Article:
Medicine news

POV: What Happens When an EP Gets COVID-19?

Figure:

COVID-19, EP life, vaccination

Positive. Certainly not. I tested positive. I had woken up that day with a little congestion, but otherwise felt fine. I had poured a cup of coffee before leaving the house that morning, and thought my wife must have made the pot; she uses one spoon and I use two. I could barely taste it. But I still worked my shift without difficulty. I felt really good.

I went to the cafeteria for lunch and asked for some extra spice on my taco salad. The staff warned me that the salsa was hot that day. I put in three scoops instead of the usual—still no taste. It was starting to dawn on me. I only had about an hour left on my shift, so I decided to finish. I went to a grocery store after my shift, bought a test kit, and swabbed my nose. Positive.

I had so many emotions. The first was guilt. How could I continue to work knowing that I could have COVID? How many patients and colleagues did I put at risk? I tried to tell myself that it was fine because I wore an N95 mask and gloves every encounter and the risk was low, but the guilt lingered. After that, I felt fear. We have two children under 5 who cannot be vaccinated yet. Our youngest was born with a cleft palate and recently had surgery to correct it. He also suffers from asthma and usually ends up in the PICU with the slightest cough and cold. If he caught COVID, he surely wouldn’t be well.

Finally, I felt anger. I couldn’t help but be mad at all the COVID patients I had seen who had chosen not to be vaccinated. How many patients have I intubated in the last week? I called my wife. What to do now? Anyway, I was staying at a hotel for these shifts that were away from home, so that was sorted. I called work and told them I would have to leave the schedule for 10 days.

My wife emailed our daycare and also took our kids out for 10 days. She also notified her work and told them she would be away. Finally, I booked another hotel closer to home for three more days; the plan was for my wife to test our children and herself after three days. If they were still negative, I would extend the hotel stay by 10 days. If they were positive, I would go home.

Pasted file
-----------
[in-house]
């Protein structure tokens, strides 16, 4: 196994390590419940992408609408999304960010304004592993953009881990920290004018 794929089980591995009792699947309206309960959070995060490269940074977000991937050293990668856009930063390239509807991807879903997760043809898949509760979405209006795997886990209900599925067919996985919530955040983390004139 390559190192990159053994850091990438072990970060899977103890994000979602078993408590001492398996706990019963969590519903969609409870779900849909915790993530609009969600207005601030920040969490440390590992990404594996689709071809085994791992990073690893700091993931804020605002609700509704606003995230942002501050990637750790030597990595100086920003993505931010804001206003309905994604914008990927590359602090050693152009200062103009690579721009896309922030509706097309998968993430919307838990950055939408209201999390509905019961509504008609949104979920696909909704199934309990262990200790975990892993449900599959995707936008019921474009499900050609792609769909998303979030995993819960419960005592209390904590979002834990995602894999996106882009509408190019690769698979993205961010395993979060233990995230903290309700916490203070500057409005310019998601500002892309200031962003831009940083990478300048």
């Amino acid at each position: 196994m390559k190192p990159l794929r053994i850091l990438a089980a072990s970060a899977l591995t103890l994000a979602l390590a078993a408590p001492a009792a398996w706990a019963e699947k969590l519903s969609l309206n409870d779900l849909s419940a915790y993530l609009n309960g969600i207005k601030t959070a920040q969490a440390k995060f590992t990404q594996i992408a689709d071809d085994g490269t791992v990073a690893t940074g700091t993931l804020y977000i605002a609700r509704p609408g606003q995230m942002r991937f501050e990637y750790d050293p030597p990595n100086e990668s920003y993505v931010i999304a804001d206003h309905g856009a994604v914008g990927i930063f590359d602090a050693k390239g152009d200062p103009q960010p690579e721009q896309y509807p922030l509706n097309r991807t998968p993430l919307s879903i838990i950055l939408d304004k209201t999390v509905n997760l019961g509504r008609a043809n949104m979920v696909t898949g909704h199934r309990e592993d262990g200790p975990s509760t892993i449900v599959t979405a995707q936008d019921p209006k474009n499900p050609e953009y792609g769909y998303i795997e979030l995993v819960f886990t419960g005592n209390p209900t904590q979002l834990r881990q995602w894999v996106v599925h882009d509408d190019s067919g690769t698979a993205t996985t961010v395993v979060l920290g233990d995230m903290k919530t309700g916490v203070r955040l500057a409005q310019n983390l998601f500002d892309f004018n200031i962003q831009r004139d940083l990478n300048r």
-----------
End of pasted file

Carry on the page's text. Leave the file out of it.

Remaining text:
Fortunately, my wife and our children remained negative. I was video chatting with my kids every two hours. Our eldest kept asking me when I was coming home, and it broke my heart every time. I missed them so much. I kept telling myself that it could be worse; I was grateful that I was already in a hotel when my symptoms started. My wife and children are healthy. I also appreciated being able to retreat to a hotel for 10 days as I know many families don’t have that luxury.

Time alone has forced me to think about how I approach COVID patients. I readily admit that I have compassion fatigue; it has been difficult to care for unvaccinated patients. If only they had gotten the shot, if only they had gotten the booster, or if only they hadn’t gone to that party. It was surely their fault. Speaking with my colleagues, I know that I am not the only one in this case. Some people have decided to turn a blind eye to science, but they rush to the emergency room for help when they get sick. Suddenly, science must save them. And many get angry when asked why they weren’t vaccinated.

Yet we do our best to take care of them. It’s our job. We care for everyone, regardless of what brought them to the emergency room, regardless of race, gender, religion, and now whether they have chosen to be vaccinated. Many leave the profession. We’ve had such a turnover of nurses, PAs and doctors, more now than ever before, so I know I’m not alone in this compassion fatigue.

This disease has changed my perspective considerably. I still have compassion fatigue and I still get frustrated when people tell me they chose not to be vaccinated against COVID. But I’m more open to discussing this issue. I did everything I was supposed to do: I was fully vaccinated and received a booster shot less than three months before I contracted the virus.

I shouldn’t have gotten sick, but sometimes people just can’t control what happens. I will continue to care for every patient that comes through the door. I hope this experience has changed me for the better. At the very least, I’ve seen every movie available on Netflix. And that’s a lot.

Dr Adleris an emergency physician in Denver and a contributor to the Physician Grind (https://www.blog.numose.com/pghome), created by Zahir Basrai, MD. Connect with Dr. Basrai and the Physician Grind athttps://www.facebook.com/numosemedand on Twitter@numosemed.